As a precursor to future public transportation, automated shuttle buses can already be experienced in some test regions, but the general public still has reservations and may not yet be ready for this change. For example, the fact that such vehicles might operate
[...] Read more.
As a precursor to future public transportation, automated shuttle buses can already be experienced in some test regions, but the general public still has reservations and may not yet be ready for this change. For example, the fact that such vehicles might operate independently (without a human driver) creates a barrier of uncertainty and mistrust among people. In this work, we aim to identify and classify the prevailing reservations and propose solutions. We followed the User Centered Design (UCD) process to design concepts that are specifically tailored to the needs of future public transport users. After related work analysis, on-site research, and pre-studies, two main studies were conducted specifically to address communication in the exterior (n
= 24) and interior/service design (n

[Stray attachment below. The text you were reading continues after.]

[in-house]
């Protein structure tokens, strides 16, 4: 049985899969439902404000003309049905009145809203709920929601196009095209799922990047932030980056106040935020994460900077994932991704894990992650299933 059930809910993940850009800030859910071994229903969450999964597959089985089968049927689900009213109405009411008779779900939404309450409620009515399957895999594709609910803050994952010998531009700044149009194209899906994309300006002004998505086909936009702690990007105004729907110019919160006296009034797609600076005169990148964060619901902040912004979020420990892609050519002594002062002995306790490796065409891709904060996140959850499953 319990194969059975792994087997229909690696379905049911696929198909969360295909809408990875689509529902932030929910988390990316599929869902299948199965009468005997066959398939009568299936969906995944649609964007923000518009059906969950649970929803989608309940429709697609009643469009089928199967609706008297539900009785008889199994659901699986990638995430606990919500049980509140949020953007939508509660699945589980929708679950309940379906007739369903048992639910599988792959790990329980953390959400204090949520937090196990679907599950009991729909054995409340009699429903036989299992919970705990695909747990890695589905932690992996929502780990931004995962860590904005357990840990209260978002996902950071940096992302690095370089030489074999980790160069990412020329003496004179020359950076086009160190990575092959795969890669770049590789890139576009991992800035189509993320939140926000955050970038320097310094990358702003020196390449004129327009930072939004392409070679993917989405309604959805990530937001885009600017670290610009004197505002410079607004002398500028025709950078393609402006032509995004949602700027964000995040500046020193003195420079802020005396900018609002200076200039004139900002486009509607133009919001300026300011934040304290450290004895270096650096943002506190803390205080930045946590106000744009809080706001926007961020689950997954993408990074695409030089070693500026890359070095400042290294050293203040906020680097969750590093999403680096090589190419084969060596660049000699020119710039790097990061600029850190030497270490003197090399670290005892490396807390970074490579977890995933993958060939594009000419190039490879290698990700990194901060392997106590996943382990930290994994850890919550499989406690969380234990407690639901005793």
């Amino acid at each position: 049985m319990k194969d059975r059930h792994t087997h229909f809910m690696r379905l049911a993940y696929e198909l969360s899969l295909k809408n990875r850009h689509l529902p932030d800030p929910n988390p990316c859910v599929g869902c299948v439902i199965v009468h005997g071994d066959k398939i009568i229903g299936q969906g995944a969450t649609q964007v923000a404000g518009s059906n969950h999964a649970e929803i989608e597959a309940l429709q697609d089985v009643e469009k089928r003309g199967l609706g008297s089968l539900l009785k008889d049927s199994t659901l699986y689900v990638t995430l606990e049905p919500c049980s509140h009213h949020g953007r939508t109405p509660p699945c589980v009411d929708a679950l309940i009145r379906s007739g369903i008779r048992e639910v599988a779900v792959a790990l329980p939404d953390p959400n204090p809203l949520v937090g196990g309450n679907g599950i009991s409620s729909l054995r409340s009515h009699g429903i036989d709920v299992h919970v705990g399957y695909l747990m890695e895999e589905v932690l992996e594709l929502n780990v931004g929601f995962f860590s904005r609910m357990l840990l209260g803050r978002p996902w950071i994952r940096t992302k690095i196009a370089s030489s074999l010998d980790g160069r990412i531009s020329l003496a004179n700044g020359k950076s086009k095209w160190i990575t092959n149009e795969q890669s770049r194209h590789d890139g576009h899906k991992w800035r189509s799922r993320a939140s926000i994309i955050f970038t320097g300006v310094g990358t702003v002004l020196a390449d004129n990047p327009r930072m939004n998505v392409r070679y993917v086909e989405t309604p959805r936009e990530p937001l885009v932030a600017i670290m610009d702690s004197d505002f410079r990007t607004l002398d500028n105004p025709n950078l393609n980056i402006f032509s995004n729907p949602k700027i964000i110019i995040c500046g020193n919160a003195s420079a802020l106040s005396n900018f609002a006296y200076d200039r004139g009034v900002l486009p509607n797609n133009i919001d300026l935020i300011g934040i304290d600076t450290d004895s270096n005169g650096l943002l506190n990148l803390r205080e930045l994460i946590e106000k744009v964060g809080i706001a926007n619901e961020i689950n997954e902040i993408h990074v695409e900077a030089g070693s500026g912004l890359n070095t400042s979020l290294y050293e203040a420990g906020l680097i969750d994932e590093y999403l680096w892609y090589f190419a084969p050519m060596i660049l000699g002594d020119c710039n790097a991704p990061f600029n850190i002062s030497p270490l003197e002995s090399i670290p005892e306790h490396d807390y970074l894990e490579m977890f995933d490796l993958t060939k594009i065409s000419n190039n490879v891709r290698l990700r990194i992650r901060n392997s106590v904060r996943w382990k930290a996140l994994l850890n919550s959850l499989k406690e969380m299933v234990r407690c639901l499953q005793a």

= 21). For both studies, we applied a mixed-methods approach combining quantitative and qualitative measures. Our results indicate that, in general, existing ways of communication in the exterior are insufficient to meet future needs. The two visualization concepts for external communication developed in this work were rated (significantly) better in most dimensions of the User Experience Questionnaire (UEQ), when compared to the baseline condition with no additional visualization. Furthermore, preferences among the study participants towards simple, highly visible, and well-known lighting concepts could be observed. As for the interior, the results show that participants rated attractiveness highly for the two design concepts (closer, further in the future) as compared to current, state-of-the-art solutions (automated buses currently in operation). For the “near future” concept, the pragmatic quality dominated, while in the other (the “far future”) concept the hedonic quality was in the foreground. From the results, design recommendations in different categories were derived, which reflect the general openness of the public towards new technologies and interior approaches, but also point out the importance for privacy and designated personal spaces inside an (automated) shuttle bus. Some of the results do not strictly apply to automated shuttle buses, and can serve as valuable suggestions for improving conventional shuttle buses.